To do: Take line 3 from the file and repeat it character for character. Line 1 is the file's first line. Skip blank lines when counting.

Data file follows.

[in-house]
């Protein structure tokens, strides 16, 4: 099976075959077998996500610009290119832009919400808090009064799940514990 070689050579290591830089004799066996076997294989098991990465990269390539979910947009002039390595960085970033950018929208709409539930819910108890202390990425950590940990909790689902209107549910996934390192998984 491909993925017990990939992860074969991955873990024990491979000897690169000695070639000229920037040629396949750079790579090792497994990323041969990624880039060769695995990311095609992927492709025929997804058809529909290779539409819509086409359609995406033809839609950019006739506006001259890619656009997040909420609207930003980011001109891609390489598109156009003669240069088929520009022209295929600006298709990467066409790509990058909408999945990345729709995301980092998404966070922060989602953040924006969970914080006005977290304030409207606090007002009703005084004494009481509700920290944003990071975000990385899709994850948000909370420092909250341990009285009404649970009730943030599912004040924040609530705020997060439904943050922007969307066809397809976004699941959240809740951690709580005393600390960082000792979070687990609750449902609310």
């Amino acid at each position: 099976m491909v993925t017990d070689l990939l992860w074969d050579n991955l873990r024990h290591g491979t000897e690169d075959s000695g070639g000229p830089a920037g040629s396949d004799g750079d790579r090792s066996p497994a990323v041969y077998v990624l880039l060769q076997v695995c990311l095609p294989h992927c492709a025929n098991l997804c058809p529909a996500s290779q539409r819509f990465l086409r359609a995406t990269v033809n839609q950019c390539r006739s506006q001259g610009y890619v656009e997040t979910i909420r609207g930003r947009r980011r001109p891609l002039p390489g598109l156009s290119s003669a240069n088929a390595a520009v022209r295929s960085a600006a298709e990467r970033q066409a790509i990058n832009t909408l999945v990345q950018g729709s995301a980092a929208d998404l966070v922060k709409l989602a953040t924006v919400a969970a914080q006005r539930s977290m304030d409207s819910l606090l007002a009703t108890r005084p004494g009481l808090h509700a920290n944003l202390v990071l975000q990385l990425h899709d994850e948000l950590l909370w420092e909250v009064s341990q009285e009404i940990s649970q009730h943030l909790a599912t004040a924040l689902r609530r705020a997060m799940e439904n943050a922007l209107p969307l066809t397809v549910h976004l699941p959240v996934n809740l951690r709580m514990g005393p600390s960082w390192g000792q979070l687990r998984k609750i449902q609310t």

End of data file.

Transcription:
């Amino acid at each position: 099976m491909v993925t017990d070689l990939l992860w074969d050579n991955l873990r024990h290591g491979t000897e690169d075959s000695g070639g000229p830089a920037g040629s396949d004799g750079d790579r090792s066996p497994a990323v041969y077998v990624l880039l060769q076997v695995c990311l095609p294989h992927c492709a025929n098991l997804c058809p529909a996500s290779q539409r819509f990465l086409r359609a995406t990269v033809n839609q950019c390539r006739s506006q001259g610009y890619v656009e997040t979910i909420r609207g930003r947009r980011r001109p891609l002039p390489g598109l156009s290119s003669a240069n088929a390595a520009v022209r295929s960085a600006a298709e990467r970033q066409a790509i990058n832009t909408l999945v990345q950018g729709s995301a980092a929208d998404l966070v922060k709409l989602a953040t924006v919400a969970a914080q006005r539930s977290m304030d409207s819910l606090l007002a009703t108890r005084p004494g009481l808090h509700a920290n944003l202390v990071l975000q990385l990425h899709d994850e948000l950590l909370w420092e909250v009064s341990q009285e009404i940990s649970q009730h943030l909790a599912t004040a924040l689902r609530r705020a997060m799940e439904n943050a922007l209107p969307l066809t397809v549910h976004l699941p959240v996934n809740l951690r709580m514990g005393p600390s960082w390192g000792q979070l687990r998984k609750i449902q609310t």